Effects of 1-Methylcyclopropene and Heat Treatments on Ripening and Postharvest Decay in `Golden Delicious' Apples

in Journal of the American Society for Horticultural Science
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  • 1 Produce Quality and Safety Laboratory, Beltsville Agricultural Research Center, Agricultural Research Service, United States Department of Agriculture, Beltsville, MD 20705
  • 2 Fruit Research and Extension Center, Pennsylvania State University, Biglerville, PA 17307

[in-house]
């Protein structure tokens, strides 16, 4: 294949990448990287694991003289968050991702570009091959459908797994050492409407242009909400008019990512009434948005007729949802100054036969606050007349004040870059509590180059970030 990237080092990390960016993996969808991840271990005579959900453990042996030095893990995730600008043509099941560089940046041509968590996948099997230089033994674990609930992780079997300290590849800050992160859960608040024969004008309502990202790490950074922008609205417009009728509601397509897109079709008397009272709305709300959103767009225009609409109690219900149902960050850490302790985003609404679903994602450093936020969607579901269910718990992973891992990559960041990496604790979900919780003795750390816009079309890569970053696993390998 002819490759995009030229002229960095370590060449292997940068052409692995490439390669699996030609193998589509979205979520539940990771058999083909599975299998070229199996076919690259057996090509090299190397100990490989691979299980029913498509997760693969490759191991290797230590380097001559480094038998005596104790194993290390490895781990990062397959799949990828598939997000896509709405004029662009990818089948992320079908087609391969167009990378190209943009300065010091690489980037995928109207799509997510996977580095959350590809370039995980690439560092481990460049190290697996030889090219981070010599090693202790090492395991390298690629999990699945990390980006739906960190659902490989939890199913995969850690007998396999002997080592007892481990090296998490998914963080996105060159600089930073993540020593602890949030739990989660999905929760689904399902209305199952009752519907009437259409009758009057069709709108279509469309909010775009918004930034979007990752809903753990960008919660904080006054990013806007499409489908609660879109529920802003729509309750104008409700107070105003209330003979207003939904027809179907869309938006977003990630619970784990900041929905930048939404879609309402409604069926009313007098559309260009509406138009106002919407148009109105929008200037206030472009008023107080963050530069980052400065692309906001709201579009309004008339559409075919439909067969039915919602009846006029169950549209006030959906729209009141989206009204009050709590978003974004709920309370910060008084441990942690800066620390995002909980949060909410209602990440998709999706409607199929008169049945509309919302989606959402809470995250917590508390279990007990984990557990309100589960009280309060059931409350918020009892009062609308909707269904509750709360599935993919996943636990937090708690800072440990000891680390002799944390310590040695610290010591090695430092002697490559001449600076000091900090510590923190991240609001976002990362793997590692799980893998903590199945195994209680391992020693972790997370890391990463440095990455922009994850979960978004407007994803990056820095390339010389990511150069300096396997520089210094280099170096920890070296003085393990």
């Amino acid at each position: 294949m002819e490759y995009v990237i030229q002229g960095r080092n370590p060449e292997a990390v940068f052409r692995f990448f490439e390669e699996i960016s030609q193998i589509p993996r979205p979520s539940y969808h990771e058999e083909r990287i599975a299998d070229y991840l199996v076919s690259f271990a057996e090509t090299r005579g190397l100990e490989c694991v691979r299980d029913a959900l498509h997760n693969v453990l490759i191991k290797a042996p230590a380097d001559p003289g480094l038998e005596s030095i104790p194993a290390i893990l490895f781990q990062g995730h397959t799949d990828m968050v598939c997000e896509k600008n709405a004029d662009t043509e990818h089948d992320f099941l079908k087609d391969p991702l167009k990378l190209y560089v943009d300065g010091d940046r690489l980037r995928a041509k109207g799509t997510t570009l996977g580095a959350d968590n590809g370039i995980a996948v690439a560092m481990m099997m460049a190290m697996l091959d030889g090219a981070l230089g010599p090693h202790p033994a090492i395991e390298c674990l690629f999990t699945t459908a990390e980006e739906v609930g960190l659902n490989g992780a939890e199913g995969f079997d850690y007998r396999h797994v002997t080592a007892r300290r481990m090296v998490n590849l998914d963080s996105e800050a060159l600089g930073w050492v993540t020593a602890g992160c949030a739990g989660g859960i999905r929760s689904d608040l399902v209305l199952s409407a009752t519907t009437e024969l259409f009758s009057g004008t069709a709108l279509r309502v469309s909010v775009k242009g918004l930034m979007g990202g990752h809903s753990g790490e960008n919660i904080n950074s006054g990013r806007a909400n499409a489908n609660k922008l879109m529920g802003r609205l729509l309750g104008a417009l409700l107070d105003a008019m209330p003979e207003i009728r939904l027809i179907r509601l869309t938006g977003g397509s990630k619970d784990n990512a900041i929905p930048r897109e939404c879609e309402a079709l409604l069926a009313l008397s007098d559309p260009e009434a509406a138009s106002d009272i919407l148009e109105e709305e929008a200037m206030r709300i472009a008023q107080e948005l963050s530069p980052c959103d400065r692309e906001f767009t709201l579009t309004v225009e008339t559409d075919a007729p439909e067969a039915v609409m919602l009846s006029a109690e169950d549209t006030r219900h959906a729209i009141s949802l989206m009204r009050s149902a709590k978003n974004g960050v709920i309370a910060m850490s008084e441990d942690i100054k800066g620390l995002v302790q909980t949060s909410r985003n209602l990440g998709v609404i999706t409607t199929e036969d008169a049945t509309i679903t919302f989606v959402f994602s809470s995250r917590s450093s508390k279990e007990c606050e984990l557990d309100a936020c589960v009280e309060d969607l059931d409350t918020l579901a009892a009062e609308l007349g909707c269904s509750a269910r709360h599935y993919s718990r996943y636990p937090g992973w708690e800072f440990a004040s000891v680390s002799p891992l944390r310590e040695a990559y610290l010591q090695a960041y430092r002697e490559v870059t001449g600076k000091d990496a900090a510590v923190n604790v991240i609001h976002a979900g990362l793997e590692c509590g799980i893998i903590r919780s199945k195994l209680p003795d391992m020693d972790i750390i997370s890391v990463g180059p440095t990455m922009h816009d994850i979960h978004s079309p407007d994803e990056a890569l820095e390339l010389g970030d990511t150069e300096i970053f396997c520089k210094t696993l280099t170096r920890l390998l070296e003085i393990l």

Prestorage heat, CA storage, and pre- and poststorage treatments with the ethylene action inhibitor, 1-methylcyclopropene (MCP), were tested for their efficacy at inhibiting fungal decay and maintaining quality in `Golden Delicious' apples [Malus sylvestris (L.) Mill. Yellow Delicious Group] stored 0 to 5 months at 0 °C and 7 days at 20 °C. Before storage in air at 0 °C, preclimacteric fruit were treated with either MCP at a concentration of 1 μL·L-1 for 17 hours at 20 °C, 38 °C air for 4 days, MCP plus heat, or left untreated. Some sets of untreated fruit were stored in a controlled atmosphere of 1.5 kPa O2 and 2.5 kPa CO2 at 0 °C while other sets were removed from cold storage in air after 2.5 or 5 months, warmed to 20 °C, and treated with 1 μL·L-1 MCP for 17 hours. Prestorage MCP, heat, MCP plus heat treatments and CA storage decreased decay severity caused by wound-inoculated Penicillium expansum Link, Botrytis cinerea Pers.:Fr., and Colletotrichum acutatum Simmonds (teleomorph Glomerella acutata J.C. Guerber & J.C. Correll sp.nov.). Poststorage MCP treatment had no effect on decay severity. Both prestorage MCP treatment and CA storage delayed ripening as indicated by better retention of green peel color, titratable acidity, and Magness-Taylor flesh firmness, and the reduced respiration, ethylene production rates, and volatile levels that were observed upon transferring the fruit to 20 °C. The prestorage MCP treatment delayed ripening more than CA storage. Following 5 months cold storage, the prestorage MCP treatment maintained the shape of the compression force/deformation curve compared with that of fruit at harvest, as did CA storage, but at a lower force profile. The heat treatment had mixed effects on ripening: it hastened loss of green peel color and titratable acidity, but maintained firmness and delayed increases in respiration, ethylene production and volatile levels following cold storage. The MCP plus heat treatment inhibited ripening more than heat treatment alone but less than MCP treatment alone. In one of 2 years, the MCP plus heat treatment resulted in superficial injury to some of the fruit. Results indicated that MCP may provide an effective alternative to CA for reducing decay severity and maintaining quality during postharvest storage of `Golden Delicious' apples. Prestorage heat to control decay and maintain quality of apples needs further study, especially if used in combination with MCP.

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